But introducing policy which encourages faster and better uptake of existing science by farmers could also dramatically boost the sector’s chances of meeting its net zero targets.
That is the view of Professor Julie Fitzpatrick, scientific director at the Moredun Research Institute, who proposed that future farm support could be targeted to the attendance at Knowledge Exchange meetings and to the adoption of new approaches rather than being tied too specifically to “results and targets”.
Speaking at a press briefing yesterday, Professor Fitzpatrick, who was appointed Chief Scientific Adviser (CSA ) for Scotland earlier this year, said:
“Science has already delivered some, although not all, of the answers required to increase sustainability of livestock in Scotland, however Knowledge Exchange is going to be key in order to increase uptake of actions to reduce disease and improve efficiency.
“We have the means to reduce GHG arising from livestock while increasing the efficiency of production and optimising welfare – now we need to implement the actions!”
Focusing on animal health she said that globally 20% of productivity was lost due to endemic or production diseases:
“Many of these are caused by infectious agents resulting in common issues such as pneumonia, lameness, abortion and poor reproduction, and mastitis, to name but a few.”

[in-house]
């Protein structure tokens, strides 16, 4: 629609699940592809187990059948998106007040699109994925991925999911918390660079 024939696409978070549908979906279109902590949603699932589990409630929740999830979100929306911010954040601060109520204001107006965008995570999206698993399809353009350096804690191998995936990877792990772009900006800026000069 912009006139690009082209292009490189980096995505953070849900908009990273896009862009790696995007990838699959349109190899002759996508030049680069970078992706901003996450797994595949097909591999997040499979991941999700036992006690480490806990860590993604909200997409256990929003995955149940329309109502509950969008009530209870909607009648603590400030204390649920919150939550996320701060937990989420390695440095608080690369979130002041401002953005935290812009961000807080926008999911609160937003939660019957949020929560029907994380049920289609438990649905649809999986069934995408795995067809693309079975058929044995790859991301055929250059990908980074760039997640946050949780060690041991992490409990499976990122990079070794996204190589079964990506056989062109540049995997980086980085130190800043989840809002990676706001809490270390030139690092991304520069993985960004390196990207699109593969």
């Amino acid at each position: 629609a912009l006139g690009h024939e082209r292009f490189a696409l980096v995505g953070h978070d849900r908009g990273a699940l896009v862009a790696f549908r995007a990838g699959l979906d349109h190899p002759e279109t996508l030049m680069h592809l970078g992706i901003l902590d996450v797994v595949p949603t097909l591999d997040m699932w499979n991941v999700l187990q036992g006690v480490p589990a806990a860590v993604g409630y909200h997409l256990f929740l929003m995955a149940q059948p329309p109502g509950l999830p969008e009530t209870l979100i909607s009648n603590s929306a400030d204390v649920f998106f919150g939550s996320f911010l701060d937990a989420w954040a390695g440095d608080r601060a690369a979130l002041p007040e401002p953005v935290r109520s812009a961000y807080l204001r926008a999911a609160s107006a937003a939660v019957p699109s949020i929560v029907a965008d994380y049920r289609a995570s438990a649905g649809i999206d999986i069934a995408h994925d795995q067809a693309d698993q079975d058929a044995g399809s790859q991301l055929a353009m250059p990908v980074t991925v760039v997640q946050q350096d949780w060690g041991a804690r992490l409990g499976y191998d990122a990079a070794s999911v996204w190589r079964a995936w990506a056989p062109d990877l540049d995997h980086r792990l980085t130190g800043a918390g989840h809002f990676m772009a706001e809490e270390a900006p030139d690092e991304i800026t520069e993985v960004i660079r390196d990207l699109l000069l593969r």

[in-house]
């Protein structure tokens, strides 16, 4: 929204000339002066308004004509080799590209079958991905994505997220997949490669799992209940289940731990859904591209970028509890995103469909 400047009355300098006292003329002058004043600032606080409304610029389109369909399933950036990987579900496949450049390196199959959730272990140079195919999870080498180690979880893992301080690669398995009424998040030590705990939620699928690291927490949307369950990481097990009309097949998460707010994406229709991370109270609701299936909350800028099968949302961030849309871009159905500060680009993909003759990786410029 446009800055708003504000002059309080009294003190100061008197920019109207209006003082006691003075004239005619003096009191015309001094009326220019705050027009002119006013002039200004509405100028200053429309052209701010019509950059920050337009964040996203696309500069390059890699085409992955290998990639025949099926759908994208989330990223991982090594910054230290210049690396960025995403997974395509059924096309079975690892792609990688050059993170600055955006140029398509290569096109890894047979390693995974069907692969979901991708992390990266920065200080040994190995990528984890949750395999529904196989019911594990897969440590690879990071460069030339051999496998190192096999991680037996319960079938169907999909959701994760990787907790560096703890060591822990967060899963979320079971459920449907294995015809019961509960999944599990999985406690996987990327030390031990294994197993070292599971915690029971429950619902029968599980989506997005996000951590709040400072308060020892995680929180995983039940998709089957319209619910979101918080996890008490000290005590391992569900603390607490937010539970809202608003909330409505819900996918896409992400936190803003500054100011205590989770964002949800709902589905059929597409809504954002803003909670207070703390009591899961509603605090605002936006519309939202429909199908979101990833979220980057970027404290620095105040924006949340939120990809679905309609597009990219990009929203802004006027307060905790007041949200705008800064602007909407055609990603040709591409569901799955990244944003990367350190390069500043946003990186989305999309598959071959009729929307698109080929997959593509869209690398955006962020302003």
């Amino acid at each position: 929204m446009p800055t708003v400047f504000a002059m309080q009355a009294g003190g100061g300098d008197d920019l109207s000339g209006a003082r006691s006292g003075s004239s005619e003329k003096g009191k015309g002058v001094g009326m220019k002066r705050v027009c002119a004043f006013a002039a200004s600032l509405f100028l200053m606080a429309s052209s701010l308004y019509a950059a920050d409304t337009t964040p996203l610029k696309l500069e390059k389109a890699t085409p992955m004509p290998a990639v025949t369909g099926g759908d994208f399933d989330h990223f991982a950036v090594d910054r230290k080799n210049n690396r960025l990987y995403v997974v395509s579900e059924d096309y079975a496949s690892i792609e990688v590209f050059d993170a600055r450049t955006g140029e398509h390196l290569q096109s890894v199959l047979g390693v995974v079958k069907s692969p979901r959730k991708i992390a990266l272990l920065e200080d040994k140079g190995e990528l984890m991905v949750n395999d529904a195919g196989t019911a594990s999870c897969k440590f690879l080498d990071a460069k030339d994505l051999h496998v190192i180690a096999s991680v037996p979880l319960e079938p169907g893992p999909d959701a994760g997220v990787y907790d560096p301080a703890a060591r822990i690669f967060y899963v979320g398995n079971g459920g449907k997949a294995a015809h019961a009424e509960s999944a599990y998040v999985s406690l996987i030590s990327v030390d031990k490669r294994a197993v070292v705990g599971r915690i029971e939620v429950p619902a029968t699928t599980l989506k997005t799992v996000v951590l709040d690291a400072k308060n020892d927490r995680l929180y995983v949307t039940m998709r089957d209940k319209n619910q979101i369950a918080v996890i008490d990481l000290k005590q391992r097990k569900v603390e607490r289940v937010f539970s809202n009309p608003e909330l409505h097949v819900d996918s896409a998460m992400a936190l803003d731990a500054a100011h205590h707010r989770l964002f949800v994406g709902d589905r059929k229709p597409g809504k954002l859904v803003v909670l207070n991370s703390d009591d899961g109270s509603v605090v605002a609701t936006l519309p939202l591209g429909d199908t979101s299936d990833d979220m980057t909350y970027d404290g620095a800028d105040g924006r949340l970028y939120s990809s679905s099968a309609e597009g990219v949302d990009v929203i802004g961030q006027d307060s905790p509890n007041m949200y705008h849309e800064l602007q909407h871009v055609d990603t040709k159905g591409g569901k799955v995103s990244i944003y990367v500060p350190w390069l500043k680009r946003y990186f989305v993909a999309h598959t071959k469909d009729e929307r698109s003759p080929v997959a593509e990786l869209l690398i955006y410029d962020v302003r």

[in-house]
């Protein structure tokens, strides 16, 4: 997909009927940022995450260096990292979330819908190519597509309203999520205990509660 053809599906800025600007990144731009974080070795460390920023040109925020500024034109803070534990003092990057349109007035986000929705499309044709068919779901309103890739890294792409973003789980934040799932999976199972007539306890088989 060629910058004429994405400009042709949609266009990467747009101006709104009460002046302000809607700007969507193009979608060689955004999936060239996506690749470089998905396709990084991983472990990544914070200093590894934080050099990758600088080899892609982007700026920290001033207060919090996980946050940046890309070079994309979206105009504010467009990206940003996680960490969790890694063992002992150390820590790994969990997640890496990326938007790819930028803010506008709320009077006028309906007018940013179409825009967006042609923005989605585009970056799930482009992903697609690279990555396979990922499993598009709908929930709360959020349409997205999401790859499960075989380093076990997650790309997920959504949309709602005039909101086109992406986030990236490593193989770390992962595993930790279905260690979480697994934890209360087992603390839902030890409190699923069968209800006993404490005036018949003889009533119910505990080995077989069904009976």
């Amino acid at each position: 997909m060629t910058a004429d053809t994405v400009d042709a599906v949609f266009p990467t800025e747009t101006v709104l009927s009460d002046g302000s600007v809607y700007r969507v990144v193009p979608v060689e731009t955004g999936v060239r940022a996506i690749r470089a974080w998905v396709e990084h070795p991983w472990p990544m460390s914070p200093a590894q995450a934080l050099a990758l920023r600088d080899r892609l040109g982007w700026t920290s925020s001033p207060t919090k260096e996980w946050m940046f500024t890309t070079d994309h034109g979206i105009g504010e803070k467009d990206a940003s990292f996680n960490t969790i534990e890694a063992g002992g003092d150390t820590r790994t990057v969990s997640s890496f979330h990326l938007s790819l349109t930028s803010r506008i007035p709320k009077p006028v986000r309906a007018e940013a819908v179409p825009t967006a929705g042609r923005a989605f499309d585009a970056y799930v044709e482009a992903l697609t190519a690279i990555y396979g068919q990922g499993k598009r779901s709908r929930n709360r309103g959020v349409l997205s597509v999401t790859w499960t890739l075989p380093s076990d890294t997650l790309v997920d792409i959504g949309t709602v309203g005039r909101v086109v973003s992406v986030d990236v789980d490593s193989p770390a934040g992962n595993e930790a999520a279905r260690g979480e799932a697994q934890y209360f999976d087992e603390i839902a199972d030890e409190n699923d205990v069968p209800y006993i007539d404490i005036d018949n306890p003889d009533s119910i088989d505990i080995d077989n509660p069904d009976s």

And Professor Fitzpatrick said that preventing disease therefore reduced waste in primary production:
“Fewer animals die or have their growth curtailed, poor welfare associated with disease is alleviated, herds and flocks produce the optimal number of offspring per season through better breeding and feeding, and the food derived from livestock is of better quality and safe for consumption.”
And she added that preventing disease also reduced the need for treatment, especially the use of anti-microbial drugs:
“The use of vaccines to prevent disease will indirectly slow down the emergence of anti-microbial resistance (AMR) in bacteria infecting animals and in humans.”
The professor said that baseline data was essential as a starting point for any scheme looking to improve efficiency sustainably while also being able to measure that improvement:
“Farmers would then provide baseline data for their individual farms, attend livestock health information hubs at a regional level where knowledge exchange would take place including benchmarking with local farming businesses, adopt relevant interventions/improvements, and then undertake measurement and evaluation employing existing or new data over subsequent years.
She said that such an approach would allow farming support to be targeted to attendance at Knowledge Exchange meetings and adoption of new approaches - rather than being tied too specifically to “results and targets”:
“This avoids difficulties in fluctuations in biological systems such as weather and disease incursions which might in turn result in unfair financial penalties if targets are not achieved. The aim is to encourage and reward adoption of best practice.”
And she added that farmers who choose not to take up these opportunities would be unlikely to be able to maintain their businesses once areas-based farm support was reduced/withdrawn sometime in the future.